Then finally the mysterious pieces arrive, not in crates, but wrapped in brown paper and masking tape having spent the past 6 months in transit at sea, at customs, in containers, on trucks etc. As they are opened, you wait with baited breath to see what treasures will be revealed, for the house that you have painstakingly been decorating and planning for the past two years.
But alas to your horror you discover that every single piece of antique furniture has been either damaged or broken and they are not insured. But almost worse than that - you don't like any of them!
Now I would have thought that given what I've seen of antique stores in England, some lovely elegant pieces of Georgian or Swedish furniture, perhaps a nice armoire, a chest of drawers, a couple of dainty chairs, would have been the pick. Something pretty, delicate, beautiful, feminine, something you can proudly display that makes you smile every time you walk past it - perhaps painted the subtlest shade of duck egg blue or Jane Austen aqua? But this is what you get instead - a selection of masculine, dark brown, roughed up, crude, chunky pieces more suited to the tented battlefields of Henry VIII, than a bright and airy coastal house on Sydney's northern beaches! What's a girl to do?
Here's what I'm dealing with......
This is a mule chest, used for a bride's trousseau (according to my friend Tim) from the 1700s which obviously has a great deal of history and I can appreciate the significance of that with all these pieces, but it's big, dark, chunky and crudely made, looks out of place in this setting and I can't think where to put it! If I were decorating in the Martyn Lawrence Bullard style it might work or if we had a farmhouse we were doing up, but I'm not!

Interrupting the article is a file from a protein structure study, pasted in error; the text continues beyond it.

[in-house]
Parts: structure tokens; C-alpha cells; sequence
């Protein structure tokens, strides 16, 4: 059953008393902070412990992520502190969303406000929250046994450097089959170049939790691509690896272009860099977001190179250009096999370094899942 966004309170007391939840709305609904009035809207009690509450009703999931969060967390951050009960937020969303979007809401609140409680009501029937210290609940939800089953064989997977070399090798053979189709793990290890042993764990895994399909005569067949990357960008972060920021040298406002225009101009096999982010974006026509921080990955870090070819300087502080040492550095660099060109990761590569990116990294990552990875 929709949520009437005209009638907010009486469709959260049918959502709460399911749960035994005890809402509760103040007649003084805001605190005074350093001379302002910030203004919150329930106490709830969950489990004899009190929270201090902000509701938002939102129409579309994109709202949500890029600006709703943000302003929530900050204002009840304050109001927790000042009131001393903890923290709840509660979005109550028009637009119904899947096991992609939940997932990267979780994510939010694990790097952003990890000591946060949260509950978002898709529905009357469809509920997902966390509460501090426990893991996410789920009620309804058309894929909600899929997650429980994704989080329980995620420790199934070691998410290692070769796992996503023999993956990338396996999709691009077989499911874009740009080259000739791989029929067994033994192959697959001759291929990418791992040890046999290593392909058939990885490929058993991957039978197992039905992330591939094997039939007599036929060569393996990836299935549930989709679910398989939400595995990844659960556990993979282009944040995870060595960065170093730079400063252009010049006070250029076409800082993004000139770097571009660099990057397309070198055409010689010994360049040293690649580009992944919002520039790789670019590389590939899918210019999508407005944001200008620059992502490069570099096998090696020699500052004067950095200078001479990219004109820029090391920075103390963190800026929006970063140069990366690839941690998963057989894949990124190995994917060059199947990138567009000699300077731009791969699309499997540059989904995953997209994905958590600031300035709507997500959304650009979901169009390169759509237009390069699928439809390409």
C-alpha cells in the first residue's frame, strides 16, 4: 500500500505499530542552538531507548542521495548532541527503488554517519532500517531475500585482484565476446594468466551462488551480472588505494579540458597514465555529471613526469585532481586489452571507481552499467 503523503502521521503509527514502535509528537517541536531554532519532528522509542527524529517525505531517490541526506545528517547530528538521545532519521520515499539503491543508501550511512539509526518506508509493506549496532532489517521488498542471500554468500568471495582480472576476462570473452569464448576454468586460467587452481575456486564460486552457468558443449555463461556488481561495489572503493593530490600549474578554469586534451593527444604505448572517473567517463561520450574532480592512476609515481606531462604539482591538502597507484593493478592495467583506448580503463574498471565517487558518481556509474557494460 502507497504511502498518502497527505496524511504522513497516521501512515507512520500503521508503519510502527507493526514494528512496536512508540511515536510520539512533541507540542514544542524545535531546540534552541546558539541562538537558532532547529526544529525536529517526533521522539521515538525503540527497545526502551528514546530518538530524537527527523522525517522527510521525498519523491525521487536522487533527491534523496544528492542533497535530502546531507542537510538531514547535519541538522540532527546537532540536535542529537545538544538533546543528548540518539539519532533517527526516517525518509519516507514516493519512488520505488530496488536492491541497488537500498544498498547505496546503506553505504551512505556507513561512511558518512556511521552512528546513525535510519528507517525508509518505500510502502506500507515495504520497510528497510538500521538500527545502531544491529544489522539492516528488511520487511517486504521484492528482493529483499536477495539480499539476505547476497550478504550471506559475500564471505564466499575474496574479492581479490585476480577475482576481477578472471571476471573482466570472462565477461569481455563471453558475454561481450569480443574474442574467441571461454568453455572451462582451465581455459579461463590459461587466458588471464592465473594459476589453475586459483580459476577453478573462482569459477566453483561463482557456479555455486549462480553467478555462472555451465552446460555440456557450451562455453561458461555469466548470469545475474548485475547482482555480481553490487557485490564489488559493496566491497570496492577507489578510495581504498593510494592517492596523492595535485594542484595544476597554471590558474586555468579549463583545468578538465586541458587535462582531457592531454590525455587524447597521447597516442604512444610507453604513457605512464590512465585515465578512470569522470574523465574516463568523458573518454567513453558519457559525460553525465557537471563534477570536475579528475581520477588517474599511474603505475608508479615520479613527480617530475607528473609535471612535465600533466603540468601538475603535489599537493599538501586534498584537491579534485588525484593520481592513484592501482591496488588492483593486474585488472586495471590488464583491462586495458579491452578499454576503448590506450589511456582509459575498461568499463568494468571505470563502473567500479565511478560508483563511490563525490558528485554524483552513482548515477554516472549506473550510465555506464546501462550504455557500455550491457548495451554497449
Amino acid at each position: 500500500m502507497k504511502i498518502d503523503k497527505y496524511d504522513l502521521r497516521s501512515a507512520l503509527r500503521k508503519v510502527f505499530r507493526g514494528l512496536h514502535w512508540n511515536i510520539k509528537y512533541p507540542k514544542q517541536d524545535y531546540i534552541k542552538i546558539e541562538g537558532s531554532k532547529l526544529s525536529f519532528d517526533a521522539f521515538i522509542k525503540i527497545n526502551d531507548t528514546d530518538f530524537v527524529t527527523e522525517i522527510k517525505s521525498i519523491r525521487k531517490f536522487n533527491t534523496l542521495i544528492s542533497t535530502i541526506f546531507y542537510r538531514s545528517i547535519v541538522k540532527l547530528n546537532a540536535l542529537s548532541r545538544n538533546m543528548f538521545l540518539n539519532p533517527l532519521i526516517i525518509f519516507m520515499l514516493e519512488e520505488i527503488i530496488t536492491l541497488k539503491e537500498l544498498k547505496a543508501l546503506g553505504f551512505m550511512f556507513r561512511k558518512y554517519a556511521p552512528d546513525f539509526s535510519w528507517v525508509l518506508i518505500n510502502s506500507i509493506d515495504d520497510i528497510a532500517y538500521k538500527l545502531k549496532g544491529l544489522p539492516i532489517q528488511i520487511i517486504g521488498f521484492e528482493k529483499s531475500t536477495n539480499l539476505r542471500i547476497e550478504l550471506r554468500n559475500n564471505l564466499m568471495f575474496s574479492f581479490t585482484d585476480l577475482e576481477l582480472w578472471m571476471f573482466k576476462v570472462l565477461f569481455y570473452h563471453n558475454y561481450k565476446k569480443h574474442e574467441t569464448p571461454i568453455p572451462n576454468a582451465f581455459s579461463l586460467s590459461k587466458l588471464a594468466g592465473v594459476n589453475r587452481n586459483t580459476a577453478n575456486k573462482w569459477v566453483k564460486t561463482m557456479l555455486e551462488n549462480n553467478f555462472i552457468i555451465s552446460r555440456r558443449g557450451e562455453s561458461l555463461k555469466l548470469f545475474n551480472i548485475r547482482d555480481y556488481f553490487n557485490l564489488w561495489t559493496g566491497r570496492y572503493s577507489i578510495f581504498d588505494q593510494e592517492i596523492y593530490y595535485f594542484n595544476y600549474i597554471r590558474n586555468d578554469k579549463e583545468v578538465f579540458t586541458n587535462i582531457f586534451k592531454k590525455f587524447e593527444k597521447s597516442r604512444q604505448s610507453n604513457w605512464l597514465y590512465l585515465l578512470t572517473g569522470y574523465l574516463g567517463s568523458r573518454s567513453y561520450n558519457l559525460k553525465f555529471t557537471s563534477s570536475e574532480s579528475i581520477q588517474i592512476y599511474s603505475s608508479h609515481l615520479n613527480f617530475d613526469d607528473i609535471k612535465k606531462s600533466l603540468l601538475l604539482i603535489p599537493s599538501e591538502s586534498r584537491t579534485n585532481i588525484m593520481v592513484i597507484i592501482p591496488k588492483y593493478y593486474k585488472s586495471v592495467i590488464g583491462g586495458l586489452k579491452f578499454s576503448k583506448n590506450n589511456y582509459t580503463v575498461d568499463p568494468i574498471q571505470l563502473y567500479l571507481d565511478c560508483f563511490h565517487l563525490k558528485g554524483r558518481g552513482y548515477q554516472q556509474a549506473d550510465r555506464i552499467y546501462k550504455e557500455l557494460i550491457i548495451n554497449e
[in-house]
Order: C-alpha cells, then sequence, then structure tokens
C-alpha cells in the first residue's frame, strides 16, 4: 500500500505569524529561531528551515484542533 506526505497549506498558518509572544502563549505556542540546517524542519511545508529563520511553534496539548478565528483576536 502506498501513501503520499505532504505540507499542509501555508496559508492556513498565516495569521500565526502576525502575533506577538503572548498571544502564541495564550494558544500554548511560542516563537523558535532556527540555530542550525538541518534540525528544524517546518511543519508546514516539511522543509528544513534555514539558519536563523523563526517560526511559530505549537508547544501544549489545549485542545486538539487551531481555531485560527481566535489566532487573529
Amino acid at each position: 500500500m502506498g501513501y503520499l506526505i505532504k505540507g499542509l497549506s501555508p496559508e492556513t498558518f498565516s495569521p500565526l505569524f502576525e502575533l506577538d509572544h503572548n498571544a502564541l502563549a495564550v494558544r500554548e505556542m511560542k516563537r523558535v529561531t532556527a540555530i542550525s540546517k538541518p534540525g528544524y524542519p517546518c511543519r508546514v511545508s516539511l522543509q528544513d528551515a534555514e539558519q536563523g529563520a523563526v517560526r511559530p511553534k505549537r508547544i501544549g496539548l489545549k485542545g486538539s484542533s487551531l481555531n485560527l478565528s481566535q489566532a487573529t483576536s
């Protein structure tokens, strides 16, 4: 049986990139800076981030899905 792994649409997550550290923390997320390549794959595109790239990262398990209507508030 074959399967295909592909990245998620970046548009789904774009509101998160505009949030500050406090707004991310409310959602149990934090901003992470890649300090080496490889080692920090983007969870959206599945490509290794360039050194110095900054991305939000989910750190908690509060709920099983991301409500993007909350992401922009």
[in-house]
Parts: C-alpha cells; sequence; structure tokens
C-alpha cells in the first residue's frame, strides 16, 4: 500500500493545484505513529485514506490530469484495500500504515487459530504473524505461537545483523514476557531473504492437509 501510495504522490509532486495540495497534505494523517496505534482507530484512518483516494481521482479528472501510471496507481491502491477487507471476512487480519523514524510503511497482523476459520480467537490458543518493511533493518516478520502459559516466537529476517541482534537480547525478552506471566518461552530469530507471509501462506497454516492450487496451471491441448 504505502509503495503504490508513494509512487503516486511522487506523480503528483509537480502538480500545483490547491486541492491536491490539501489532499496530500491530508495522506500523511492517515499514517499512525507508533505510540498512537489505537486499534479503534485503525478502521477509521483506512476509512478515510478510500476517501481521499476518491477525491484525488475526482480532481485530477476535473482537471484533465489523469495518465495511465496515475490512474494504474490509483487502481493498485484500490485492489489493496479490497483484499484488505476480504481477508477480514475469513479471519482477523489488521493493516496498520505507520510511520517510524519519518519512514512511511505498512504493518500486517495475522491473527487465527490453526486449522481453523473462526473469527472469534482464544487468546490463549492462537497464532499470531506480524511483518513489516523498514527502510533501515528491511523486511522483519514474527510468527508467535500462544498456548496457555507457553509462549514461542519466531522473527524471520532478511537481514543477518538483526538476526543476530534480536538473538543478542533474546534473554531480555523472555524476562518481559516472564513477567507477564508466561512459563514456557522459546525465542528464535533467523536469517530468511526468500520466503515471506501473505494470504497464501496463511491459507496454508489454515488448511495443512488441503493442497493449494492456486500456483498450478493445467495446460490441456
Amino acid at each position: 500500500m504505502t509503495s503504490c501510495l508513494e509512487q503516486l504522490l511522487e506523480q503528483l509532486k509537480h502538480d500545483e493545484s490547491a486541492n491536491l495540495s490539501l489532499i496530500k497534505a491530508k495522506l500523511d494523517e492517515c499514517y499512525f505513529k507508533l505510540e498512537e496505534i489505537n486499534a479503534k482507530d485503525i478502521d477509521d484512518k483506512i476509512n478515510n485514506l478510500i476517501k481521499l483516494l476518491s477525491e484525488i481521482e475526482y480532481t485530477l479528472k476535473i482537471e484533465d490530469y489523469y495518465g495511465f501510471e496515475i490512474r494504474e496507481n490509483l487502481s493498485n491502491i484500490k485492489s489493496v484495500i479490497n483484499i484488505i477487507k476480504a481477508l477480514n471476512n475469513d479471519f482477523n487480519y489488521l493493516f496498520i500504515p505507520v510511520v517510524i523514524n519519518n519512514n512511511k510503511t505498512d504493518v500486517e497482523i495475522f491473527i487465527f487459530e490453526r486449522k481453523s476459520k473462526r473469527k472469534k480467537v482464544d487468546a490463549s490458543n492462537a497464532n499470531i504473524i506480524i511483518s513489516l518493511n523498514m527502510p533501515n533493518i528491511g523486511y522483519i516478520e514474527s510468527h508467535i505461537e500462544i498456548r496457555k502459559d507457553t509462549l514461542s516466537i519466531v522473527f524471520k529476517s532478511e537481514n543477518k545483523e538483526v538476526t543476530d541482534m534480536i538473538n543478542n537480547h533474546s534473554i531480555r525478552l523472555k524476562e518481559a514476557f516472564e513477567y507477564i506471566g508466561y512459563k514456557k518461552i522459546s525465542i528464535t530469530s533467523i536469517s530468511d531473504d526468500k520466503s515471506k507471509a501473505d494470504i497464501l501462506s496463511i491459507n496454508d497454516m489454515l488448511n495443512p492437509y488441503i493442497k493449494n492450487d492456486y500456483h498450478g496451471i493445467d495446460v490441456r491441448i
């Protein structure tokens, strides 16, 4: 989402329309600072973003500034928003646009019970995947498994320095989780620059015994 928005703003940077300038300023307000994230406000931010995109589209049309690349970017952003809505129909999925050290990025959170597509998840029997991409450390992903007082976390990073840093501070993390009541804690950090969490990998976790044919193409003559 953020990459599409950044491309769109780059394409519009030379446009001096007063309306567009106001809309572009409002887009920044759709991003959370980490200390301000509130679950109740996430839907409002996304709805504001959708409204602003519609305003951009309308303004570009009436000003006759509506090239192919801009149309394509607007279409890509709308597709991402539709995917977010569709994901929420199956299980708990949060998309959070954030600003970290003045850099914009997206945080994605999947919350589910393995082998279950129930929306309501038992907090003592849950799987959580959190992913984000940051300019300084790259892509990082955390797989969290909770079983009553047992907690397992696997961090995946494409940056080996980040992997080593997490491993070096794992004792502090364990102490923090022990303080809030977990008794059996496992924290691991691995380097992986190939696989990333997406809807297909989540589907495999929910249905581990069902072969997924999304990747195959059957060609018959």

This piece is called a dough bin which my husband inherited. Interesting history as well, but rather crude, chunky and dark. Plus I find it a little creepy because I think it looks like a child's coffin on a stand, more reminiscent of Dickensian workhouses than the houses of Martha's Vineyard! It would look good used in a nativity play with a lots of hay and a swaddled baby Jesus. I wonder if it and Benjamin Moore would get on!
This is a high-back upholstered chair which apparently belongs to my husband, which clearly needs recovering, but now it also needs its legs put back on! Looks more like something Anne Boleyn should be sitting on doing her embroidery while waiting for her head to be cut off! (mmmm, which gives me an idea.....)
This is a bible box (according to my friend Tim) and is passable, at least it has some finer detail and turned legs, but the stand means it doesn't sit flush against a wall so is a bit awkward to place.
And this is a campaign chest, which again in shape and design isn't offensive and I love its history. I do like this style of furniture, but it is so bashed up, worn and marked (and now damaged) it just looks like it's crying out for a makeover and again I have no idea where to put it. I'm trying to find pretty painted Chippendale style furniture for the house and I get this. The colour is just too reddy/orange so it doesn't go with anything. Maybe I can re-stain it?
I keep dreaming about how they might all look sanded and painted a pretty colour! I know that's probably heresy saying that about English antiques. But the living room downstairs now looks like something out of a Tudor castle in Scotland, not the light and airy, beachy coastal home I was aiming for.
Ideas anyone? Have a great weekend!